I have just read a little about aspergers syndrome and it sounds like a very complicated disability, perhaps the child would be better off with a child minder with older children but lets face that may be hard to find. You do have to put your own child and the others first and actually you probably are not able to meet this young boys needs either(might be a good way of putting it to mum).
I always do a trial run to see if all children get on and the routine works and if parents/child are happy in my care and take it from there. We are human and have to take alot of things into account before signing a contract.
Good luck

25-11-2009, 09:13 PM
Children with aspergers can be frightened of other children and they can also be very heavy handed.

They can also know too much about the adult world and come out with inappropriate comments.

It is very important that you feel the little ones are safe.

The Eyfs and the Childcare Registers are clear - your duty is to put the little ones first.

If the child is impacting on your care of the little ones, then you must give notice.

Hugs xx

25-11-2009, 09:23 PM
I think you need to ask mum or dad what they do to control his behaviour!! maybe give it a week with similar means of control therefore providing continuation of care. if this fail them I would call an end to the contract.

26-11-2009, 09:58 AM
Well this morning l was firmer with him and he seemed to calm down and do as he was told.Or tho he started saying that he has a head ach and feels sick he hates school and looks so unhappy when on the way there so l think it had somthing to do with it.I have him latter for 3 hours going to bake some cookies with the children adter school today so hoping that keeps him amused for a bit :rolleyes:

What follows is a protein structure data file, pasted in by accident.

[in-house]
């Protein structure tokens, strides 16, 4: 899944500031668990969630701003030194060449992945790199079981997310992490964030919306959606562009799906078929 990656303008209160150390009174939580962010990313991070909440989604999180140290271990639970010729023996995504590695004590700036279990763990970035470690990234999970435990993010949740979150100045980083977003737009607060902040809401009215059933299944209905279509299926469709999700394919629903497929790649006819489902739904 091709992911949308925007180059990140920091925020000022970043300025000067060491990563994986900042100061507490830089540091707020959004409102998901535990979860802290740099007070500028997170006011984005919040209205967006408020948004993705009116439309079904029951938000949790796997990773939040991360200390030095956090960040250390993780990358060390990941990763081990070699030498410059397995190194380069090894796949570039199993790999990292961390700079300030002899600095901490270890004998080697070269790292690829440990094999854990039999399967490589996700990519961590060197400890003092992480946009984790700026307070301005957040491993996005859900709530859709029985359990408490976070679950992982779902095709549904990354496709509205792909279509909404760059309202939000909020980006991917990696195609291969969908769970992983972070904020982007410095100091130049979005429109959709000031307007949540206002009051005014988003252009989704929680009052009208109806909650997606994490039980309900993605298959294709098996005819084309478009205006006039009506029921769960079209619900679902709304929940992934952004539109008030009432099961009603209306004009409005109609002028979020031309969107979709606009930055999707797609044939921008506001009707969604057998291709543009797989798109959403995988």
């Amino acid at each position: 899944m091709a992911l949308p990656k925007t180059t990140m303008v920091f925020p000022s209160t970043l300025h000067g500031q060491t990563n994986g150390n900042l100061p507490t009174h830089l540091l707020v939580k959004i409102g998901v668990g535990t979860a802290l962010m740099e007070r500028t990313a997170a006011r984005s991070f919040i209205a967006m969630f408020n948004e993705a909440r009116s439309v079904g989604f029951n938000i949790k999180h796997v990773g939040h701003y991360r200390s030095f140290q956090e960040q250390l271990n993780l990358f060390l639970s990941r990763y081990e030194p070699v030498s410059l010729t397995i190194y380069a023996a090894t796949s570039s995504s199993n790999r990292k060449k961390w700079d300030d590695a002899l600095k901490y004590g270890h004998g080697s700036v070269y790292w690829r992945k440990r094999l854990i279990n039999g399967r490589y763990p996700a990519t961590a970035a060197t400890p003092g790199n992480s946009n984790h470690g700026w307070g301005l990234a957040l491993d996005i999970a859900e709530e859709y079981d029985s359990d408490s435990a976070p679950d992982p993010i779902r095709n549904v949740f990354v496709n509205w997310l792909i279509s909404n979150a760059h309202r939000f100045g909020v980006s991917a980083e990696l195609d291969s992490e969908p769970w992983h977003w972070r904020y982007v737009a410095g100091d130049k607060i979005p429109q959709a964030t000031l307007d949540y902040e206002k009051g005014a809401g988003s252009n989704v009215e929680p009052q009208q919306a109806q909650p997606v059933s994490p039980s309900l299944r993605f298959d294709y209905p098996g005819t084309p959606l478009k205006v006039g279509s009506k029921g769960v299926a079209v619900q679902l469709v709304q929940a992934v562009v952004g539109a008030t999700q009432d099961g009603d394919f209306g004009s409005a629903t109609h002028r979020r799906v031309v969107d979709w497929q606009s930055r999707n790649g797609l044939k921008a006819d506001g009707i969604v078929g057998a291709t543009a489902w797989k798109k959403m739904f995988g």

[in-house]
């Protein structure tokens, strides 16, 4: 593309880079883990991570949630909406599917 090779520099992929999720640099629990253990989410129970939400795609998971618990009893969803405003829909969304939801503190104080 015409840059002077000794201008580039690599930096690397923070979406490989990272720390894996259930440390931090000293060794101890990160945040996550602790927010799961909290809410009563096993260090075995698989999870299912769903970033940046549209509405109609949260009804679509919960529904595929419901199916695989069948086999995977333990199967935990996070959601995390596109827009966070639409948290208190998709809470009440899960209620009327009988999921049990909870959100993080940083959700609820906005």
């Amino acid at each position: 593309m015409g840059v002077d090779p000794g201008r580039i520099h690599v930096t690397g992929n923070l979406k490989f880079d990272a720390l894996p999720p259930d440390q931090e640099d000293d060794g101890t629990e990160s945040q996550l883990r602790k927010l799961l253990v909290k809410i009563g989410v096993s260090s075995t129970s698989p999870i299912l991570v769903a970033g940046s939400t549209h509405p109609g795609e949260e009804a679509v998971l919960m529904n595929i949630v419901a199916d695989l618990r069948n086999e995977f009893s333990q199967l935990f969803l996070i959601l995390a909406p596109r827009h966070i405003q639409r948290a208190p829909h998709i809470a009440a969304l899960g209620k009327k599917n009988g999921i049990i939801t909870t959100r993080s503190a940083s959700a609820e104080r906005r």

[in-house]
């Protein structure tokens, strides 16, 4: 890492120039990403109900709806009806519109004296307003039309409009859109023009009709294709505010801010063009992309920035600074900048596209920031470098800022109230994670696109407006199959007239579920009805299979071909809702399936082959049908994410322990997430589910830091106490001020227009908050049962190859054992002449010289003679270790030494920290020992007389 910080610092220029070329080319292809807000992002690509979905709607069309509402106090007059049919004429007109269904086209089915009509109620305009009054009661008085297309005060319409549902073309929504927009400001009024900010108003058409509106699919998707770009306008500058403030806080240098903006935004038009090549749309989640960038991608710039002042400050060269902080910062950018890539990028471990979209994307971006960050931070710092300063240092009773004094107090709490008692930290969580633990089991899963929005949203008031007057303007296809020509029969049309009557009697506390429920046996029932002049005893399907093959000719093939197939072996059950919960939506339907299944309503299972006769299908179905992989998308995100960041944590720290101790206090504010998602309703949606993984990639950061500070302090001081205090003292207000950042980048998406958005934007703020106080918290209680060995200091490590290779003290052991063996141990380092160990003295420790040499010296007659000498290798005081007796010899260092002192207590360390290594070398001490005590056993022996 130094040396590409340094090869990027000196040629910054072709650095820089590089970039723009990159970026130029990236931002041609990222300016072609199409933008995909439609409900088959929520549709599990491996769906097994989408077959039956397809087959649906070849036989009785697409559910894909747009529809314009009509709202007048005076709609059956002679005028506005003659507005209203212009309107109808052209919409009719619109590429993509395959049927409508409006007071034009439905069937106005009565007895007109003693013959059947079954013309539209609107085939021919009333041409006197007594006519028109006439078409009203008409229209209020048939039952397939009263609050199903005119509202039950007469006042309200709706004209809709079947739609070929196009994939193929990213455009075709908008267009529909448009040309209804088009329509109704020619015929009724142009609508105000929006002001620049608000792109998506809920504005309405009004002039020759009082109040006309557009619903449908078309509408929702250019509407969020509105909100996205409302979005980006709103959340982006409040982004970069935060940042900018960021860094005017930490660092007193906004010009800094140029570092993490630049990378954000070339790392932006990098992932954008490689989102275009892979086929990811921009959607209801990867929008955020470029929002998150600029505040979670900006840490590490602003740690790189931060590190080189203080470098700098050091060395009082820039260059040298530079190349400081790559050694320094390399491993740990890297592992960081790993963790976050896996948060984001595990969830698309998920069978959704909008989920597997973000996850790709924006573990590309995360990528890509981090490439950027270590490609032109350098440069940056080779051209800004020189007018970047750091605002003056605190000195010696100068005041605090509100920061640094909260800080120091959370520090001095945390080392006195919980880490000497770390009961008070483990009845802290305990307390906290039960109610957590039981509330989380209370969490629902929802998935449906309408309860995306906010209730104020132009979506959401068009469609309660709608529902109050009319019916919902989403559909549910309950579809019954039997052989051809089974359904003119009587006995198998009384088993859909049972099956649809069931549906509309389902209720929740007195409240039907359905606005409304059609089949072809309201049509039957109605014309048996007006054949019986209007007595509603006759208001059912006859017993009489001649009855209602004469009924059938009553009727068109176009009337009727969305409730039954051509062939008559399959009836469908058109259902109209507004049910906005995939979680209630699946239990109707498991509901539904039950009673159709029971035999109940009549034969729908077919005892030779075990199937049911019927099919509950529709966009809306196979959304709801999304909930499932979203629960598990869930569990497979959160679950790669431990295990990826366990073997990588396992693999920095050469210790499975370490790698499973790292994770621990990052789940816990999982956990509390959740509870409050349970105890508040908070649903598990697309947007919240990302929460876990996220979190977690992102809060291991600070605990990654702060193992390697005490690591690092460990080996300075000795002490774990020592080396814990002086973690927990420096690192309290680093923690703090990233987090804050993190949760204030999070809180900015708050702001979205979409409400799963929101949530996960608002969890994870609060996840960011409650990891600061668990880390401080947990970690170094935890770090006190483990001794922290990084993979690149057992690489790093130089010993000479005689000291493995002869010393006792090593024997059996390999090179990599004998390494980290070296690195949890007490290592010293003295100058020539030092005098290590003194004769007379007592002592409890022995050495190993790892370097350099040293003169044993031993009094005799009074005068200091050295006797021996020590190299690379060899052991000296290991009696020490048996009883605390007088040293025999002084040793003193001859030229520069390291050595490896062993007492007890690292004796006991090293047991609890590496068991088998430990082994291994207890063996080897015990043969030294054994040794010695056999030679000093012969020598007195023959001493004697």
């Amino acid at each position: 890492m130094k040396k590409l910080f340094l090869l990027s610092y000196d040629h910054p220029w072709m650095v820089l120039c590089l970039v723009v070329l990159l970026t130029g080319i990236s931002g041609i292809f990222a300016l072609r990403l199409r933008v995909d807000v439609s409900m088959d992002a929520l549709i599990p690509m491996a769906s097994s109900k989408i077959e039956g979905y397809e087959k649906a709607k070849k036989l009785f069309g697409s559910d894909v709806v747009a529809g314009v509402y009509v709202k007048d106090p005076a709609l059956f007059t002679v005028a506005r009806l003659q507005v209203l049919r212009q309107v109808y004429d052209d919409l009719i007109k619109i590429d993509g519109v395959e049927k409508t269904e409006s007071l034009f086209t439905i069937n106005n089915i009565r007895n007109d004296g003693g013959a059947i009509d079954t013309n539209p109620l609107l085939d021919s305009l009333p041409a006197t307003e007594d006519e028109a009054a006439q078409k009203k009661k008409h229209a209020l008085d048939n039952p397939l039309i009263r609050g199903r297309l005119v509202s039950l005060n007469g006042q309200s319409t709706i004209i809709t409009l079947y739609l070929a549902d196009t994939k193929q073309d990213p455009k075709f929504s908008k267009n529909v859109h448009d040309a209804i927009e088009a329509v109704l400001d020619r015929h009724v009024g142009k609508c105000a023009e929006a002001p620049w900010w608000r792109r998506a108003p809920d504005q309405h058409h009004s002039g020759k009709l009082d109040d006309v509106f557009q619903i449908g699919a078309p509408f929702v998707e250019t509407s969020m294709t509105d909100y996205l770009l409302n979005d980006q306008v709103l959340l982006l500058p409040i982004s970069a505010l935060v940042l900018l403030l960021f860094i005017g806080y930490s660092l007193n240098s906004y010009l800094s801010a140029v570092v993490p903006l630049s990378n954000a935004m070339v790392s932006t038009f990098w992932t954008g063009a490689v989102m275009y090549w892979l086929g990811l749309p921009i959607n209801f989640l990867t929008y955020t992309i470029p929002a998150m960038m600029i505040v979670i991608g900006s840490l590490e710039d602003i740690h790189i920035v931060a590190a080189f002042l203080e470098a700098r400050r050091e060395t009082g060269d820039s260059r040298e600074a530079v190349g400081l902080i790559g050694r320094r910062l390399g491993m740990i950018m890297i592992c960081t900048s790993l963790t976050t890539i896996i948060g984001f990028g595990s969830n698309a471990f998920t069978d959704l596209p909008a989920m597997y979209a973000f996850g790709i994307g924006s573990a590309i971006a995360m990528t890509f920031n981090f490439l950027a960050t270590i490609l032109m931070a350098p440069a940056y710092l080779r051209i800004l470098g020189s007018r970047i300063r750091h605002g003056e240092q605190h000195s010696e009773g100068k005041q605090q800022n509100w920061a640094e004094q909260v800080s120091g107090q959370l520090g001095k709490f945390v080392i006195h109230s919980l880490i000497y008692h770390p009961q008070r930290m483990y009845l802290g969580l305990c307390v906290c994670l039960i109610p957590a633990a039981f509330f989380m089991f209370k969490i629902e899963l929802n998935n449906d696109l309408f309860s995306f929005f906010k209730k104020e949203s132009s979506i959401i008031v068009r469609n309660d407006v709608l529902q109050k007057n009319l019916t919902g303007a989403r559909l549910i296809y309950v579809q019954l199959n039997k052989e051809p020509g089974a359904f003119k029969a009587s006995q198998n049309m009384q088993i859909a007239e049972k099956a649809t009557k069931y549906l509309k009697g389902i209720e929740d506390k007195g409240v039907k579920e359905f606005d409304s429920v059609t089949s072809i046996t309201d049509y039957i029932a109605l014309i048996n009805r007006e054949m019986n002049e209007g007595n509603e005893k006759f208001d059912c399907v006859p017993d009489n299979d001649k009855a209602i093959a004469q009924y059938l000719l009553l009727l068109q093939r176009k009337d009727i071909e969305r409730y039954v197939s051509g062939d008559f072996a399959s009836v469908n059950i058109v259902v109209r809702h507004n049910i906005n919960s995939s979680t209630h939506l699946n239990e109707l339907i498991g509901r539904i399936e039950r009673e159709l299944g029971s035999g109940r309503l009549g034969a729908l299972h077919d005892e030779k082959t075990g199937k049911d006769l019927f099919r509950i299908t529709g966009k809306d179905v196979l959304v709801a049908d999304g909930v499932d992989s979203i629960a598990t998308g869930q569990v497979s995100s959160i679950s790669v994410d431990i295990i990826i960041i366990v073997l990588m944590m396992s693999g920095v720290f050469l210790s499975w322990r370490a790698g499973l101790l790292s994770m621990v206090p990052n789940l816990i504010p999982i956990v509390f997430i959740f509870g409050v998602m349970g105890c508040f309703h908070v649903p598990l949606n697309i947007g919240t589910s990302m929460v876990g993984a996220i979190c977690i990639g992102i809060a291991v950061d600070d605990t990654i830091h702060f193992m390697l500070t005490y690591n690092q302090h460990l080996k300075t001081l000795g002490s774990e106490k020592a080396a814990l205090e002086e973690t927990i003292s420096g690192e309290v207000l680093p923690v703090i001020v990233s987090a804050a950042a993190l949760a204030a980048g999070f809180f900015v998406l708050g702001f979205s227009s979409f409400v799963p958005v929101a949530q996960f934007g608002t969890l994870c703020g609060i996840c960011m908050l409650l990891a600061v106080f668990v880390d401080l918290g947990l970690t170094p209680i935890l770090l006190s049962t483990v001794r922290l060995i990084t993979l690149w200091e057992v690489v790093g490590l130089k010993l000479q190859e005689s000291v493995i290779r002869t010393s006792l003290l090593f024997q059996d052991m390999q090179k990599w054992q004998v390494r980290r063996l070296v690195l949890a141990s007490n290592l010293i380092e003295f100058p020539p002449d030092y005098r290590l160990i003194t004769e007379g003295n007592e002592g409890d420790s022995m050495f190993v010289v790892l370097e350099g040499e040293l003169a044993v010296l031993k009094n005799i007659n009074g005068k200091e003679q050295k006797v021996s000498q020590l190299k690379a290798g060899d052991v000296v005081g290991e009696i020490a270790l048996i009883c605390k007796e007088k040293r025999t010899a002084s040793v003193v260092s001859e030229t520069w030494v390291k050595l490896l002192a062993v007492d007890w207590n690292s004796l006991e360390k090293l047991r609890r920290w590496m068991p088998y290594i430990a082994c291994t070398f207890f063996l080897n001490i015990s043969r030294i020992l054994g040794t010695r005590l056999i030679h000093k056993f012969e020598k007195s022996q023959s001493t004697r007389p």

26-11-2009, 10:20 AM
just posting to wish you luck, its hard to care for older children when you have little ones aswell let alone those with additional needs.

my little ones leave me at 3pm making space for older afterschoolers, 3 have additional needs and it is hard work, I do not feel I could have a younger child around with one of them but it works for me with the hours everyone does.

ALWAYS put your own child and the younger mindees first xxxx

26-11-2009, 10:56 AM
I is hard work having older children and even more so when they have special needs, My son is borderline aspergers and most days prefers to go to his room and be on his own till the others have gone, he does this at weekends too when its just us, he just prefers his own company.
other children are unpredictable and therefore can be scary for children with aspergers.
I find with my son and with older children in general a firm approach is needed, dont let him get away with the slightest thing to begin with so he knows that he wont get away with things, remember he is just learning your rules and ways of doing things so this will have somthing to do with it aswell, and also he is not used to having younger children around so this will take time too.
whilst the younger ones are occpied and happy how about engaging him in somthing like maybe sit and play lego with him or like the cooking you are going to do and really praise him when he is good to encourage the good behaviour.
You obviously have a duty to your younger children and they must come first but at the same time it might be worth letting him have more time to settle in and once he knows your ways and rules you may find you have a pleasnt (but hard work still) young man